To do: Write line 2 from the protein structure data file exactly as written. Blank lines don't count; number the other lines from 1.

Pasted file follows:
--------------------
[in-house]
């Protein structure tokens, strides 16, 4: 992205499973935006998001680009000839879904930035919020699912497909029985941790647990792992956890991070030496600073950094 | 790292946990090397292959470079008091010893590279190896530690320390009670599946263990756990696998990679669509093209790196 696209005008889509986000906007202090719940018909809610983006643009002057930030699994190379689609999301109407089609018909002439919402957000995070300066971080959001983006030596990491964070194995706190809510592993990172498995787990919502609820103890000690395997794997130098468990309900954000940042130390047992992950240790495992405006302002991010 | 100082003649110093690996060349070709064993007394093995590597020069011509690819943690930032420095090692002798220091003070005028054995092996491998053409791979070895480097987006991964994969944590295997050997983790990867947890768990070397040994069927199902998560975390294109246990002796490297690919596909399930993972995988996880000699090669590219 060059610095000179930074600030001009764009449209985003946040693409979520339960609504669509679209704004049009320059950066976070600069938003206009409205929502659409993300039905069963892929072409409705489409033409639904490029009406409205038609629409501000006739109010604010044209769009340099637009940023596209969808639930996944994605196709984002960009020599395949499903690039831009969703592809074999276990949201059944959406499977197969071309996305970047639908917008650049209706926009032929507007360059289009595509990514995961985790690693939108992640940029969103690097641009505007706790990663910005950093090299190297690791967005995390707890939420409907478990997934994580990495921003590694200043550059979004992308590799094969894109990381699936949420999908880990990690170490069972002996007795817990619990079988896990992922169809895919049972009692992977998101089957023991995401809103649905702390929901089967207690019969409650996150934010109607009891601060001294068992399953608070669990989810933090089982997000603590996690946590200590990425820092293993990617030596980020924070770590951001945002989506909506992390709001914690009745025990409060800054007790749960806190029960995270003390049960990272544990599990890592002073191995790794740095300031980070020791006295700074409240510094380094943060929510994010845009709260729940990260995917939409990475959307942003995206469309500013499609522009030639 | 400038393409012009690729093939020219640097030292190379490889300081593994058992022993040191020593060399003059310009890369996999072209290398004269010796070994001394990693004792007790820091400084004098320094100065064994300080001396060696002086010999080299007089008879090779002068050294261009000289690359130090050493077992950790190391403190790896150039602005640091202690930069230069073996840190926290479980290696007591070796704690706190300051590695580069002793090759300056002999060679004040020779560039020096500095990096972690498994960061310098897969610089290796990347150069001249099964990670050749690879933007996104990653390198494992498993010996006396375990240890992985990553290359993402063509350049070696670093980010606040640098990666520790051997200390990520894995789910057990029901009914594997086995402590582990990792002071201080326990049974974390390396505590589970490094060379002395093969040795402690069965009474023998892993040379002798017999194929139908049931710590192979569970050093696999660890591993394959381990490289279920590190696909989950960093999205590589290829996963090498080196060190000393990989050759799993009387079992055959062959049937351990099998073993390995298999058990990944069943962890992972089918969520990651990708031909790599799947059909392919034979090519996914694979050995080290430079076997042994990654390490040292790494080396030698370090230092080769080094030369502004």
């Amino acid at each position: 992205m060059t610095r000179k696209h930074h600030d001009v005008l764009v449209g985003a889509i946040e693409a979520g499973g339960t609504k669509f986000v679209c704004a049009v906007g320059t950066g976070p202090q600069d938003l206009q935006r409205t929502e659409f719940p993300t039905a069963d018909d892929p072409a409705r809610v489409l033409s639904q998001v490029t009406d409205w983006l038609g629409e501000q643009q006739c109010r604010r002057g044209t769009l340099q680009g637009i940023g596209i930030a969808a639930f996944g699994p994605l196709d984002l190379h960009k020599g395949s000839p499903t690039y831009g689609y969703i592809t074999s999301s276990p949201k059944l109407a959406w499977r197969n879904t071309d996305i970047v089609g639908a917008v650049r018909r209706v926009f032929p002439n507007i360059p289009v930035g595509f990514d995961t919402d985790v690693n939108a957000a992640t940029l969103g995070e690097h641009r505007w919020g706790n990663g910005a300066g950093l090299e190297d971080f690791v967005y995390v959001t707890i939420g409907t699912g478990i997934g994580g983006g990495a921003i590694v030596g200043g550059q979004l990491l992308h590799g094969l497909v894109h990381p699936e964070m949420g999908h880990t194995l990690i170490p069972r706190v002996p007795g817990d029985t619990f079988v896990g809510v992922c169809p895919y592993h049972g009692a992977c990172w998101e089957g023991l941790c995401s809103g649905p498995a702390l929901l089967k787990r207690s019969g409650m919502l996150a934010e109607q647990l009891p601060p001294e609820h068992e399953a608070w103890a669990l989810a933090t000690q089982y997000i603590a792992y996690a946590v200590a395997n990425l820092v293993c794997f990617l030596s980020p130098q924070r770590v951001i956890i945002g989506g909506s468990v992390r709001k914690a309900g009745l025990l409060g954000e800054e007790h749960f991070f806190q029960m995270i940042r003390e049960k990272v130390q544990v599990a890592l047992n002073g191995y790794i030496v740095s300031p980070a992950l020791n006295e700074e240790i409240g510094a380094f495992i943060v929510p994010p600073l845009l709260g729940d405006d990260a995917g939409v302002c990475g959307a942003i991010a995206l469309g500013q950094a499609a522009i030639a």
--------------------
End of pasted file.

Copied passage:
């Protein structure tokens, strides 16, 4: 992205499973935006998001680009000839879904930035919020699912497909029985941790647990792992956890991070030496600073950094 | 790292946990090397292959470079008091010893590279190896530690320390009670599946263990756990696998990679669509093209790196 696209005008889509986000906007202090719940018909809610983006643009002057930030699994190379689609999301109407089609018909002439919402957000995070300066971080959001983006030596990491964070194995706190809510592993990172498995787990919502609820103890000690395997794997130098468990309900954000940042130390047992992950240790495992405006302002991010 | 100082003649110093690996060349070709064993007394093995590597020069011509690819943690930032420095090692002798220091003070005028054995092996491998053409791979070895480097987006991964994969944590295997050997983790990867947890768990070397040994069927199902998560975390294109246990002796490297690919596909399930993972995988996880000699090669590219 060059610095000179930074600030001009764009449209985003946040693409979520339960609504669509679209704004049009320059950066976070600069938003206009409205929502659409993300039905069963892929072409409705489409033409639904490029009406409205038609629409501000006739109010604010044209769009340099637009940023596209969808639930996944994605196709984002960009020599395949499903690039831009969703592809074999276990949201059944959406499977197969071309996305970047639908917008650049209706926009032929507007360059289009595509990514995961985790690693939108992640940029969103690097641009505007706790990663910005950093090299190297690791967005995390707890939420409907478990997934994580990495921003590694200043550059979004992308590799094969894109990381699936949420999908880990990690170490069972002996007795817990619990079988896990992922169809895919049972009692992977998101089957023991995401809103649905702390929901089967207690019969409650996150934010109607009891601060001294068992399953608070669990989810933090089982997000603590996690946590200590990425820092293993990617030596980020924070770590951001945002989506909506992390709001914690009745025990409060800054007790749960806190029960995270003390049960990272544990599990890592002073191995790794740095300031980070020791006295700074409240510094380094943060929510994010845009709260729940990260995917939409990475959307942003995206469309500013499609522009030639 | 400038393409012009690729093939020219640097030292190379490889300081593994058992022993040191020593060399003059310009890369996999072209290398004269010796070994001394990693004792007790820091400084004098320094100065064994300080001396060696002086010999080299007089008879090779002068050294261009000289690359130090050493077992950790190391403190790896150039602005640091202690930069230069073996840190926290479980290696007591070796704690706190300051590695580069002793090759300056002999060679004040020779560039020096500095990096972690498994960061310098897969610089290796990347150069001249099964990670050749690879933007996104990653390198494992498993010996006396375990240890992985990553290359993402063509350049070696670093980010606040640098990666520790051997200390990520894995789910057990029901009914594997086995402590582990990792002071201080326990049974974390390396505590589970490094060379002395093969040795402690069965009474023998892993040379002798017999194929139908049931710590192979569970050093696999660890591993394959381990490289279920590190696909989950960093999205590589290829996963090498080196060190000393990989050759799993009387079992055959062959049937351990099998073993390995298999058990990944069943962890992972089918969520990651990708031909790599799947059909392919034979090519996914694979050995080290430079076997042994990654390490040292790494080396030698370090230092080769080094030369502004």